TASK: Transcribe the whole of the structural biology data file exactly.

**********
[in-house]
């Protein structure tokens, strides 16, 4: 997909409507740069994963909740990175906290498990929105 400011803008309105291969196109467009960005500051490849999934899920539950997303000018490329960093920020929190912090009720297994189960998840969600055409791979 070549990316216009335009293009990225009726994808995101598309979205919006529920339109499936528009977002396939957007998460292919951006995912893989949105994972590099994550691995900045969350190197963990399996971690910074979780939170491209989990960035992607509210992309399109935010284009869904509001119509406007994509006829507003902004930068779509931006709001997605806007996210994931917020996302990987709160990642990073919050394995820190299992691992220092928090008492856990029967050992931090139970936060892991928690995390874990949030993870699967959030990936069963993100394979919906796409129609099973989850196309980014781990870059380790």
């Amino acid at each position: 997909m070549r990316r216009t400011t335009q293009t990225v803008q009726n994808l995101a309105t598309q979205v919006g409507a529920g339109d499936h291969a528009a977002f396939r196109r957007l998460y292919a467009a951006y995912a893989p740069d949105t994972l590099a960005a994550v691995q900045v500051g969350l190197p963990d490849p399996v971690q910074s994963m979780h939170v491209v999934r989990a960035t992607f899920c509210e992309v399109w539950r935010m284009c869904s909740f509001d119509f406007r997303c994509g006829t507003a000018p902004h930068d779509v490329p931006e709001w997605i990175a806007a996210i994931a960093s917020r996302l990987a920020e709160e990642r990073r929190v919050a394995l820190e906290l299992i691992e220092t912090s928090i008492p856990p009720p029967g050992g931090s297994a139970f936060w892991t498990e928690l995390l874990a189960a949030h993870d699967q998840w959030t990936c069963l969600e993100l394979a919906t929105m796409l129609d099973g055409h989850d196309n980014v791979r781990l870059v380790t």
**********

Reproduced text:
[in-house]
């Protein structure tokens, strides 16, 4: 997909409507740069994963909740990175906290498990929105 400011803008309105291969196109467009960005500051490849999934899920539950997303000018490329960093920020929190912090009720297994189960998840969600055409791979 070549990316216009335009293009990225009726994808995101598309979205919006529920339109499936528009977002396939957007998460292919951006995912893989949105994972590099994550691995900045969350190197963990399996971690910074979780939170491209989990960035992607509210992309399109935010284009869904509001119509406007994509006829507003902004930068779509931006709001997605806007996210994931917020996302990987709160990642990073919050394995820190299992691992220092928090008492856990029967050992931090139970936060892991928690995390874990949030993870699967959030990936069963993100394979919906796409129609099973989850196309980014781990870059380790």
């Amino acid at each position: 997909m070549r990316r216009t400011t335009q293009t990225v803008q009726n994808l995101a309105t598309q979205v919006g409507a529920g339109d499936h291969a528009a977002f396939r196109r957007l998460y292919a467009a951006y995912a893989p740069d949105t994972l590099a960005a994550v691995q900045v500051g969350l190197p963990d490849p399996v971690q910074s994963m979780h939170v491209v999934r989990a960035t992607f899920c509210e992309v399109w539950r935010m284009c869904s909740f509001d119509f406007r997303c994509g006829t507003a000018p902004h930068d779509v490329p931006e709001w997605i990175a806007a996210i994931a960093s917020r996302l990987a920020e709160e990642r990073r929190v919050a394995l820190e906290l299992i691992e220092t912090s928090i008492p856990p009720p029967g050992g931090s297994a139970f936060w892991t498990e928690l995390l874990a189960a949030h993870d699967q998840w959030t990936c069963l969600e993100l394979a919906t929105m796409l129609d099973g055409h989850d196309n980014v791979r781990l870059v380790t």